I’m sure it’s a subject on everyone’s mind right now. Staying home or limiting exposure to keep yourself or loved ones from getting sick is a big deal.

Coincidentally, quarantine is also a staple of fish husbandry. Quarantining new or sick fish is all part and parcel of caring for an aquarium and an important step in keeping your aquarium inhabitants happy and healthy.

Why Quarantine My Fish?

New Fish

If you’ve just come home from the local fish store with a couple of new fish for your tank or you’ve received a shipment of fish from an online vendor, you need to pump the brakes. Unless you’re putting these fish into an empty tank that’s already been cycled these fish will need to be quarantined and observed in a separate tank for at least 2 weeks.

Fish that have not been quarantined could possibly carry a bacterial/fungal infection or a parasite. These things could be introduced into your healthy tank and will cause damage or death to your existing livestock. It’s very common to have new fish introduced to an established tank and suddenly your favorite fishy friend is floating belly up.

Sick Fish

Let’s say that during your morning feeding time you notice that one of your fish or invertebrates is acting a little funny. Maybe they’re swimming slowly or crookedly with clamped fins. Maybe they look a little like a pine cone. Maybe you notice a bulging eye, an open wound or a damaged fin.

All of these are signs of disease or injury. The best solution is to remove the sick fish to a quarantine tank where you can monitor and medicate the individual.

Quarantine tanks are necessary for treating an injured or diseased fish, which also keeps the rest of the tank safe. Bacterial and fungal infections can spread quickly from fish to fish, and parasites can infect the tank permanently.

Many of the stronger medications also carry heavy colors that will permanently dye your decorations and even tint the seals on glass tanks. Not to mention that many of the effective medications on the market are not safe for reefs or freshwater invertebrates.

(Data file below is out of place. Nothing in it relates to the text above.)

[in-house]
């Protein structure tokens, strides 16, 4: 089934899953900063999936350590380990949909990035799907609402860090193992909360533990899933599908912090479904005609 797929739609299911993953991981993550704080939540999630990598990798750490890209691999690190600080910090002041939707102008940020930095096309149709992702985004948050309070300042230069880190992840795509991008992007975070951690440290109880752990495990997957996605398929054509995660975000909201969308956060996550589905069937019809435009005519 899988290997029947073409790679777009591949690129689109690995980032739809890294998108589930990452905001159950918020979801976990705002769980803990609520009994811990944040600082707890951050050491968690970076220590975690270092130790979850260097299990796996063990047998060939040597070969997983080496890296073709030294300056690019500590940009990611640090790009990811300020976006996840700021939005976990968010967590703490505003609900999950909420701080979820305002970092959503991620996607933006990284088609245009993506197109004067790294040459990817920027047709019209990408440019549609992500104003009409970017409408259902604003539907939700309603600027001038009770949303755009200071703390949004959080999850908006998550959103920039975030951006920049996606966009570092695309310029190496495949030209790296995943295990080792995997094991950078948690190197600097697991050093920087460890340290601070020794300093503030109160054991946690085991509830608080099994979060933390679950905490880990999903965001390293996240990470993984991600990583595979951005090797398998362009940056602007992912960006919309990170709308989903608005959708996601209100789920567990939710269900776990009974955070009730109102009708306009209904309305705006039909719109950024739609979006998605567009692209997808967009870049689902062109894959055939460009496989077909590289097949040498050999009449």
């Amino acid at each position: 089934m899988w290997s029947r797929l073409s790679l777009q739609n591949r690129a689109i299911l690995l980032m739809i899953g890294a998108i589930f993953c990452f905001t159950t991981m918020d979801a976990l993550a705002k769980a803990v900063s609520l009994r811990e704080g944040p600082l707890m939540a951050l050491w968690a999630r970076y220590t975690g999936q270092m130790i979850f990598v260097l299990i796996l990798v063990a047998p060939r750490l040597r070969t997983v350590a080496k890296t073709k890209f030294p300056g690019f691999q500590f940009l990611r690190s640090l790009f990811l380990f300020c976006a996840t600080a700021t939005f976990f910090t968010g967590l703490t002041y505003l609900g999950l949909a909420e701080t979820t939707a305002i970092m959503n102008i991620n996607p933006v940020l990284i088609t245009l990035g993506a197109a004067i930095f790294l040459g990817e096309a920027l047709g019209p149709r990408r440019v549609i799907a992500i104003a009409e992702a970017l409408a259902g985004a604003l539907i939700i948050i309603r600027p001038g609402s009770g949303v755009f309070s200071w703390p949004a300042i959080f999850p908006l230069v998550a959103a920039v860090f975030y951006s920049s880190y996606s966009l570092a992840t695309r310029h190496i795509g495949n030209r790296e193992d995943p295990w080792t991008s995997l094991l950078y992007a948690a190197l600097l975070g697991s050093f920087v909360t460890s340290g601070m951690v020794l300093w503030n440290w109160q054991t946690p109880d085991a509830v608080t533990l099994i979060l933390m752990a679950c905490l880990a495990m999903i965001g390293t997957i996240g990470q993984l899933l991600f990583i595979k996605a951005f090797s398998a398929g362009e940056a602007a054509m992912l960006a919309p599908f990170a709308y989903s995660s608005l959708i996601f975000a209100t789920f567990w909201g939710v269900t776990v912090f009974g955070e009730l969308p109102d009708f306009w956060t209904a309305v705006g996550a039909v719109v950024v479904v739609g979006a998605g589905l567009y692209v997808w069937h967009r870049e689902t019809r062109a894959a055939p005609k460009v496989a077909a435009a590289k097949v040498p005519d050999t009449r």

How to Quarantine My Fish?

The best way to treat fish or keep them under observation is to keep them separate in a quarantine tank.

The good news is that a quarantine tank can be bare bones. A filter, a heater, maybe an air stone, and that’s it. No substrate or decorations. Generally a 10 to 20 gallon tank is recommended for fish under 5 inches. Anything larger will need a 30 or 40 gallon tank, especially if you’re quarantining more than one fish.

Keeping it simple makes it easier for you to focus on the fish or invertebrate’s recovery. Many medications require heavy water changes, and the lack of decor will keep them from being dyed by the medication.

Tip: Any supplies that you use for treating and maintaining the quarantine tank MUST be separate from your main tank and used ONLY for the quarantine tank. Diseases and parasites can be transferred from the maintenance equipment (tubing or nets) used on a sick tank to healthy one.

Once you have identified the illness or injury you should follow the medication instructions to the letter. Sometimes the fish will respond well to quick and aggressive treatment, and sometimes just a couple weeks in a tank with no decorations will do the trick.

Monitoring the water parameters is also crucial during quarantine. Depending on the severity of the disease or parasite, you might have to keep the salinity high or perform daily water changes. Keeping the water parameters in check will help speed the recovery of your fish.

When to End Lockdown

If, after 2 weeks, your fish show no sign of illness or injury they can be acclimated to your aquarium. Make sure that the water parameters, temperature and salinity are the same before transferring your fish.

Generally, floating the fish in their sealed bags for about 15 minutes in the top of the tank will bring the temperature in the transport bag to the same level as the tank. However, if you are acclimating salt water fish, then you may need to do a drip acclimation to make sure the fish aren’t shocked by a sudden change in salinity. Again, test your salinity and other parameters before transferring your fish or invert.

A good rule of thumb is to NEVER pour the water from a shipping/transport container into your established tank. It’s better to net the fish and strain out the water instead. However, if you have a fish that has more delicate fins or will be incompatible with a net, then the fish should be scooped up with a solid container. Then you can empty out the water and gently slip the fish, with as little of the old water as possible, into the established tank.

If you have an aquarium service take care of your tank, make sure to notify your service technician or service manager as soon as possible if something seems wrong with your tank. A quick email with some clear photos can help identify if your fish are in need of some serious help, and get emergency service if necessary.

A good way to stay on top of the health of your aquarium is to test the water parameters on a regular basis.

Another good way to monitor your fish health is to feed them the right kind of food. Fish aren’t the only tank members that need a full meal.

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